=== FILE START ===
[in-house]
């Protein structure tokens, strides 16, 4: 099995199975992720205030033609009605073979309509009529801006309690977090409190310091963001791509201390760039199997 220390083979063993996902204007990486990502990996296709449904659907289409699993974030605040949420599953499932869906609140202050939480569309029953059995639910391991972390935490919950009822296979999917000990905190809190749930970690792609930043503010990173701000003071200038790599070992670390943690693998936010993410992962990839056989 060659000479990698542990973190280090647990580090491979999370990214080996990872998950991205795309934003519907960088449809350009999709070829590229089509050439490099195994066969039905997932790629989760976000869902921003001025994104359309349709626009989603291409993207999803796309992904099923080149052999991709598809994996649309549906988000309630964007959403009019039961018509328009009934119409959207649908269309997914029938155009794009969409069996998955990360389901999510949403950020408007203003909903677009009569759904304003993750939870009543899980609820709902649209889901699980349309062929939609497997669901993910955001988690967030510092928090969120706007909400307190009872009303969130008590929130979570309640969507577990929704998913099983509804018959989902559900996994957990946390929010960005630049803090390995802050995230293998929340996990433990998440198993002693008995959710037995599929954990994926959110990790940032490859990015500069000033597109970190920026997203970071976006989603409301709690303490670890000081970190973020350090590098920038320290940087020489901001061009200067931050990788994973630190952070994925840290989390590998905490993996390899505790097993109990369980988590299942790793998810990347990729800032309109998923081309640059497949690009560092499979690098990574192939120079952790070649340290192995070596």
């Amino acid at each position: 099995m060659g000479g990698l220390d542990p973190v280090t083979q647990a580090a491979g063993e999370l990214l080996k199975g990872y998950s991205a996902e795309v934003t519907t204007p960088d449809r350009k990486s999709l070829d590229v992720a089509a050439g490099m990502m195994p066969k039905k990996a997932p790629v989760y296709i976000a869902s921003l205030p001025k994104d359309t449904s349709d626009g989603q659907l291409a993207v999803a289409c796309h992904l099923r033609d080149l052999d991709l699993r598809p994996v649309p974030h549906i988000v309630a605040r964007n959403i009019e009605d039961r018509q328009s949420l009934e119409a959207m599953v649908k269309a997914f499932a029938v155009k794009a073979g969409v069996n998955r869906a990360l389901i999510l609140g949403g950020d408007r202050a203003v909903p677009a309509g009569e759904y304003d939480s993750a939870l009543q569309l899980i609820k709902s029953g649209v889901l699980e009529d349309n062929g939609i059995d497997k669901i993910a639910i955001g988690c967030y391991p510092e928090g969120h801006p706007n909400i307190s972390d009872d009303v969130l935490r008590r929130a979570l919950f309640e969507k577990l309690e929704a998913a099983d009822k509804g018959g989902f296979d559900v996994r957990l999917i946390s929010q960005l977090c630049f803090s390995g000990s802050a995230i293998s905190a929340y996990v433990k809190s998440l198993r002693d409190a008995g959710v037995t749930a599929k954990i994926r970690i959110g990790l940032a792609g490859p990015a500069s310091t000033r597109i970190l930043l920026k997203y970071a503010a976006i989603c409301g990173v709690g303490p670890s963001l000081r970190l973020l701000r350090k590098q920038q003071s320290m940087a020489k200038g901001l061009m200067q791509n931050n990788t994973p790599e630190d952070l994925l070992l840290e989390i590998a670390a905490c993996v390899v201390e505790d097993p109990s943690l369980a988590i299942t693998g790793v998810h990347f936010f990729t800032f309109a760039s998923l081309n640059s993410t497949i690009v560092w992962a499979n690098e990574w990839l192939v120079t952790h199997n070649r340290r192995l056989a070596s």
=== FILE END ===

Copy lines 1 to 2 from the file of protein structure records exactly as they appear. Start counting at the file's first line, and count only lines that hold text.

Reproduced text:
[in-house]
């Protein structure tokens, strides 16, 4: 099995199975992720205030033609009605073979309509009529801006309690977090409190310091963001791509201390760039199997 220390083979063993996902204007990486990502990996296709449904659907289409699993974030605040949420599953499932869906609140202050939480569309029953059995639910391991972390935490919950009822296979999917000990905190809190749930970690792609930043503010990173701000003071200038790599070992670390943690693998936010993410992962990839056989 060659000479990698542990973190280090647990580090491979999370990214080996990872998950991205795309934003519907960088449809350009999709070829590229089509050439490099195994066969039905997932790629989760976000869902921003001025994104359309349709626009989603291409993207999803796309992904099923080149052999991709598809994996649309549906988000309630964007959403009019039961018509328009009934119409959207649908269309997914029938155009794009969409069996998955990360389901999510949403950020408007203003909903677009009569759904304003993750939870009543899980609820709902649209889901699980349309062929939609497997669901993910955001988690967030510092928090969120706007909400307190009872009303969130008590929130979570309640969507577990929704998913099983509804018959989902559900996994957990946390929010960005630049803090390995802050995230293998929340996990433990998440198993002693008995959710037995599929954990994926959110990790940032490859990015500069000033597109970190920026997203970071976006989603409301709690303490670890000081970190973020350090590098920038320290940087020489901001061009200067931050990788994973630190952070994925840290989390590998905490993996390899505790097993109990369980988590299942790793998810990347990729800032309109998923081309640059497949690009560092499979690098990574192939120079952790070649340290192995070596």